This story we find also in the English wiki:

A major anthropological study done by Georges Cuvier was that of Saartjie Baartman. In 1815, Cuvier was a surgeon general to Napoleon Bonaparte. While in this position, the Naturalist received the body of a Khoikhoi woman by the name of Saartje or "Sarah" Baartman. Baartman was a South African immigrant who came to Europe based on the promise that she could become wealthy by displaying her body for Europeans. Based on this promise, Baartman sailed to England where she was treated like a slave and forced to continue displaying her naked body as a curiosity. During these showings, the emphasis was placed on Baartman’s prominent rear end and large sexual organs. In 1814, Baartman was taken to Paris and given to a travelling circus, and where she was subjected to scientific study. One of the scientists who examined her was Cuvier, who developed a fascination with her "ape-like" features.

Baartman died in poverty in 1815 from an unknown inflammatory disease (identified possibly as Syphilis). Her body was sent to Cuvier for scientific observation. Upon receiving the body, Cuvier first made several plaster casts and a wax mold of her body, and then proceeded to dissect her. He removed her skeleton and put it up for display, along with a cast, in the French National Museum of Natural History. Then, he separated her brain and genitals from the rest of her body. These organs were then preserved in jars that were on display for more than 150 years, first in the National Museum of Natural History, and then in the Museum of Man following its establishment in 1937. Her remains and casts were finally taken off display in the late 1970s, following complaints from the public. The display was replaced with one relating Baartman's story in the context of the history of scientific racism.[49][50]

And on his racialism itself:

Cuvier was a Protestant and a believer in monogenism, who held that all men descended from the biblical Adam, although his position usually was confused as polygenist. Some writers who have studied his racial work have dubbed his position as "quasi-polygenist", and most of his racial studies have influenced scientific racialism. Cuvier believed there were three distinct races: the Caucasian (white), Mongolian (yellow), and the Ethiopian (black). Cuvier claimed that Adam and Eve were Caucasian, the original race of mankind. The other two races originated by survivors escaping in different directions after a major catastrophe hit the earth 5,000 years ago, with those survivors then living in complete isolation from each other.[44][45] ... Cuvier's racial studies held the supposed features of polygenism, namely fixity of species; limits on environmental influence; unchanging underlying type; anatomical and cranial measurement differences in races; physical and mental differences between distinct races.[44]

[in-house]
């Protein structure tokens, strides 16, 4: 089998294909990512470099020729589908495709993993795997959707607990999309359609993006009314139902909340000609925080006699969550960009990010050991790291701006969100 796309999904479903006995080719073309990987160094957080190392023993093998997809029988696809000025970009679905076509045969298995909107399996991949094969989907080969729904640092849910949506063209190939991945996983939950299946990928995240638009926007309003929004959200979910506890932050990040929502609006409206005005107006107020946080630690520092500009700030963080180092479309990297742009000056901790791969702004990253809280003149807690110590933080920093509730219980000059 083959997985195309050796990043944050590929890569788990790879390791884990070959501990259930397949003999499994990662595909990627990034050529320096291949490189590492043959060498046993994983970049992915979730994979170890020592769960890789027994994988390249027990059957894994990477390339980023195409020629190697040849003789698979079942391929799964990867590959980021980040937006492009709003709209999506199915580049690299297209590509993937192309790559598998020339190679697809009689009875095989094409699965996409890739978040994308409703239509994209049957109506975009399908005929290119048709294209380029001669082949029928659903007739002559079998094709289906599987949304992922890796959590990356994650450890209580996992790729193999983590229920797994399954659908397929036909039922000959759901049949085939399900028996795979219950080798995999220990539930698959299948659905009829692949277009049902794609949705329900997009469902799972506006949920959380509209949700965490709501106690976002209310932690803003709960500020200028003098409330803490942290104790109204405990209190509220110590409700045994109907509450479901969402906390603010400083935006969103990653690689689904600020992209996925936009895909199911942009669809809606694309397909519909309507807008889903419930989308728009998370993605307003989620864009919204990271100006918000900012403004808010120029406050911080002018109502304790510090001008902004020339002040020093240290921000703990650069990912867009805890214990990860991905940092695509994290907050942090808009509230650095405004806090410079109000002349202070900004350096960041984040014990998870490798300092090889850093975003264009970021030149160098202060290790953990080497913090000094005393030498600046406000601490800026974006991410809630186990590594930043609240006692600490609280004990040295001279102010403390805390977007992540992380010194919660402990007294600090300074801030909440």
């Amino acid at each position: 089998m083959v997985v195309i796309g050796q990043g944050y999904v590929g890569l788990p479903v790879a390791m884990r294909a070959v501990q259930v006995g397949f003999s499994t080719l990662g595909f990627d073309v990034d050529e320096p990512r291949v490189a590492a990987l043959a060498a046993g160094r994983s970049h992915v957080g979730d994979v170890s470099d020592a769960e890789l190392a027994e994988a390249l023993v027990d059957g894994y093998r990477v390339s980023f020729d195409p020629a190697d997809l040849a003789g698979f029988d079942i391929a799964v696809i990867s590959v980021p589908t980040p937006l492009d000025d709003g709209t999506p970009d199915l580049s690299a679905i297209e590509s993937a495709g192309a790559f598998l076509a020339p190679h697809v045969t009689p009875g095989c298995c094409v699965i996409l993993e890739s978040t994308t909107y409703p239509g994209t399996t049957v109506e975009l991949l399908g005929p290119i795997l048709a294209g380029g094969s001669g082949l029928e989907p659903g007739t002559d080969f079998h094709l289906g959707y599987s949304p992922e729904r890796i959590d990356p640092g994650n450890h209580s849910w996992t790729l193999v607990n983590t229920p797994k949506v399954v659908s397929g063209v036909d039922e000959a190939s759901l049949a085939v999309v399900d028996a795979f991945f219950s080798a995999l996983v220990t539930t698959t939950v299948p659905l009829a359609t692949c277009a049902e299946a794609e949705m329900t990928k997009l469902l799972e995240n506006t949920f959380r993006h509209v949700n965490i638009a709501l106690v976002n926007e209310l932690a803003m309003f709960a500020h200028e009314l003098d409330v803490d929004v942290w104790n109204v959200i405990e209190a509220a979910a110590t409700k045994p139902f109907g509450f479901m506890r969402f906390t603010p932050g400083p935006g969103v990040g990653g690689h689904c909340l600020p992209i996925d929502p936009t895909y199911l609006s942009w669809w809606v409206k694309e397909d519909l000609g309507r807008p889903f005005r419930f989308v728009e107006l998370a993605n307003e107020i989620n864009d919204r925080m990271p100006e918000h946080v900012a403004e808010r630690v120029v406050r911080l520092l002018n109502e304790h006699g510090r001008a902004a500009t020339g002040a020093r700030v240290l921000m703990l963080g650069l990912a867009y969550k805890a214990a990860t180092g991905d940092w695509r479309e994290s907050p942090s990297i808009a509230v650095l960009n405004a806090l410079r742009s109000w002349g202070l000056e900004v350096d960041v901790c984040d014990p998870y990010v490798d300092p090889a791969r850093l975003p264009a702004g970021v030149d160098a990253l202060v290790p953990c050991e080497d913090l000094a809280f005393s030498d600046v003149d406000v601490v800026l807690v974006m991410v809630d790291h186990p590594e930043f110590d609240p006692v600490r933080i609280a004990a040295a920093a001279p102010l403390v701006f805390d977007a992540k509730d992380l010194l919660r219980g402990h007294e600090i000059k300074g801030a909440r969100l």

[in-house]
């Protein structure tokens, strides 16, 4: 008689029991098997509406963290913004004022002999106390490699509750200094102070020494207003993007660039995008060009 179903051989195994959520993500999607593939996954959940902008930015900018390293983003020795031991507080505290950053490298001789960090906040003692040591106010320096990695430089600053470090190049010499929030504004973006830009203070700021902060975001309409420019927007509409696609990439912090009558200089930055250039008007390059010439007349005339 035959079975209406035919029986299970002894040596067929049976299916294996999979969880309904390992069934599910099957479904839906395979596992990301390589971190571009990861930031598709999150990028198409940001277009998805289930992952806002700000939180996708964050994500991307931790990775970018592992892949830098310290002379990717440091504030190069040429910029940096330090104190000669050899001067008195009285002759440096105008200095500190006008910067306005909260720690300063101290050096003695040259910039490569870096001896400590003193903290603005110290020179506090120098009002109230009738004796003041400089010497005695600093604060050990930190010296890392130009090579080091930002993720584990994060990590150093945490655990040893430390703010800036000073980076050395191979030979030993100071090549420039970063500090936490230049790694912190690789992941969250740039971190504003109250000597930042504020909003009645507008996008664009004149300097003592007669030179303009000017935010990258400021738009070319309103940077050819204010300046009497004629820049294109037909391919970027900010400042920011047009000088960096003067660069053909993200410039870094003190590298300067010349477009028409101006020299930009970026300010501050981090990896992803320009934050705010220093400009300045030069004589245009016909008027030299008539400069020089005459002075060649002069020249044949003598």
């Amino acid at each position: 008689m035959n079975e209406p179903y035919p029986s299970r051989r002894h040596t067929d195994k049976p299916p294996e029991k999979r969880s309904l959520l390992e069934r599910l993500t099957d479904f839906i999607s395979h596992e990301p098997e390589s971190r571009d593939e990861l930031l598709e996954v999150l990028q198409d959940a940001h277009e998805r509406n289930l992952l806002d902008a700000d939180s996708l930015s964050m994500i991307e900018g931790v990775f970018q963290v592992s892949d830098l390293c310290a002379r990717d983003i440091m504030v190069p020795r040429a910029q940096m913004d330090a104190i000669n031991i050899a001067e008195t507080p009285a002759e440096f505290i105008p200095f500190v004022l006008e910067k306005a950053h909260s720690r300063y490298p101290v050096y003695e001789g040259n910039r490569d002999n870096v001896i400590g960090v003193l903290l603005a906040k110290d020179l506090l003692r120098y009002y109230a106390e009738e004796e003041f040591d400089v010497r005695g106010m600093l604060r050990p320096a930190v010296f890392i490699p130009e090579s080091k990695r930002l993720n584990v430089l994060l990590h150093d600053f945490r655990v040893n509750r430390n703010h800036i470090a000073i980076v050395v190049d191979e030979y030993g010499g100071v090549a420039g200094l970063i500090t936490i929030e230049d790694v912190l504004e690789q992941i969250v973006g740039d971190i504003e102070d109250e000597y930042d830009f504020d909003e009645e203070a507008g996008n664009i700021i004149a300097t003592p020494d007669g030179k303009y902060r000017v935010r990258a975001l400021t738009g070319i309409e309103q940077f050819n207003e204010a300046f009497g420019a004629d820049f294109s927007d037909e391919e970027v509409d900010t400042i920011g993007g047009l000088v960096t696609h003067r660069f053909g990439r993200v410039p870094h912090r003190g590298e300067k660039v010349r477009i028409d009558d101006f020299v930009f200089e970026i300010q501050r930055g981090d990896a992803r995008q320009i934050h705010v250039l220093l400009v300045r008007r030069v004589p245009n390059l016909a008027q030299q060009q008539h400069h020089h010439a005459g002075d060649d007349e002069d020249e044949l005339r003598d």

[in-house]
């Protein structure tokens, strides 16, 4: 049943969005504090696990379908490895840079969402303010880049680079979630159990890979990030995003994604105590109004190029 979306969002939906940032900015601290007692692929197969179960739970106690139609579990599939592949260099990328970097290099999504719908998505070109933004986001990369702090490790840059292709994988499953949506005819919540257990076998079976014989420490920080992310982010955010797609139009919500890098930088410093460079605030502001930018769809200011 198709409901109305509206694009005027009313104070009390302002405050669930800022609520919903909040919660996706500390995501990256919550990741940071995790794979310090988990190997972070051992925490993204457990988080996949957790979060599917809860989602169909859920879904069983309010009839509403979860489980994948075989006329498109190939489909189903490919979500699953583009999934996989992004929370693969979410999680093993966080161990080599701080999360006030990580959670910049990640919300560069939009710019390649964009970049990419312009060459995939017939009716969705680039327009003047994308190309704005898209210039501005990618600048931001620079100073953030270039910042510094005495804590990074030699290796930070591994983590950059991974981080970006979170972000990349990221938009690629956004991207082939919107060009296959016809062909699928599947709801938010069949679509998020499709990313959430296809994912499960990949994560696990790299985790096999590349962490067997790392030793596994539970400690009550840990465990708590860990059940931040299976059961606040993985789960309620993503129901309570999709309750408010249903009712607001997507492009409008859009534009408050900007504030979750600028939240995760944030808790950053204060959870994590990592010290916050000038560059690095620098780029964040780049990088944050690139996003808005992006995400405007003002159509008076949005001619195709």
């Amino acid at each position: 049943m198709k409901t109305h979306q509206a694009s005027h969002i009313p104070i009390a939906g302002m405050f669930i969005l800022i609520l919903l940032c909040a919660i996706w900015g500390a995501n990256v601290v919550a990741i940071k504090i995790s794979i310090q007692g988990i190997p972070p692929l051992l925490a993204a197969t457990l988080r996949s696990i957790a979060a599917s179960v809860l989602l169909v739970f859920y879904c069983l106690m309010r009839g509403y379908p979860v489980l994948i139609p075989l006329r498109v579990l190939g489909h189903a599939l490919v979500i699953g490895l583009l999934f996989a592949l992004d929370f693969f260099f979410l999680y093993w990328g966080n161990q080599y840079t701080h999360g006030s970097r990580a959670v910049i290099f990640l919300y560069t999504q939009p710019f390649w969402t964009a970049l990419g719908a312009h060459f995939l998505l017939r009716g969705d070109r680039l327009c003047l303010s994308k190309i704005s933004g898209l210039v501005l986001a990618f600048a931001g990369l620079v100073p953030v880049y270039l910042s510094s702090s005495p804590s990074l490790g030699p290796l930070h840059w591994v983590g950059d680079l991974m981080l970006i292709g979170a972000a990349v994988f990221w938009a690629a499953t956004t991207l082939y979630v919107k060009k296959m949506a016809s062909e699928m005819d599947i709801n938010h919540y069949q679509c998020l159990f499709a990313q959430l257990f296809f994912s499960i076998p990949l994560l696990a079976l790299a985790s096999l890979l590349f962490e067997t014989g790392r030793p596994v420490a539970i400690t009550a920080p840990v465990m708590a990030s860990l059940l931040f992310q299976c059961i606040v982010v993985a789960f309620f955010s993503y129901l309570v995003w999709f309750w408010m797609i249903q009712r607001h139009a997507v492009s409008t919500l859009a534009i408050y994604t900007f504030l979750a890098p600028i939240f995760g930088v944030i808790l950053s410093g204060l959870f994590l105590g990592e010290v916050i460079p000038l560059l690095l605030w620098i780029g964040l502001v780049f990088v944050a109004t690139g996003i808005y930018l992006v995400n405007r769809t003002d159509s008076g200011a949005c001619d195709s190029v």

Perhaps there is a reason why Uncle Andrew in The Magician's Nephew is depicted very much like George Cuvier by Pauline Baynes.

Obviously, an article like this cannot find favour with either J. P. Holding or Kent Hovind, they don't consider using the wikipedia as correct documentation.

I kind of think it is, if you use it in two languages and you know both (or if you use one language and come back some weeks later, or if the kind of information is not of a type likely to be filled in by ignorants or deformed by gross misunderstanding or partiality).

I will however not be a total dupe of either wiki or better renowned writers of similar culture to those behind the article.

They try to excuse Cuvier by claiming (or not directly claiming but leaving to be understood) that he was just following Academic standards of his time.

One answer is, wouldn't that be a warning against relying too much on Academic standards of any time, including one's own, that is now (when I am writing it + whenever you will be reading it)? But a more thorough one is, had be been a Catholic obedient to the magisterium, he could not have got away with it. His dissection of Saartjie Baartman would have been impossible if it hadn't been for the fact that the French Revolution humiliated the Catholic Church. His analysis could well have been on the Index Librorum for some time. Alas, I did not find it in the edition of 1949, online.

Earlier however, I think that Isaac de la Pereire (Jew, not Protestant, and then convert to Catholicism) was not just condemned as a writer due to polygenism, but also due to such judgements of "non-Caucasian races."

Hans Georg Lundahl
Nanterre UL
Tuesday after
Ist Passion Sunday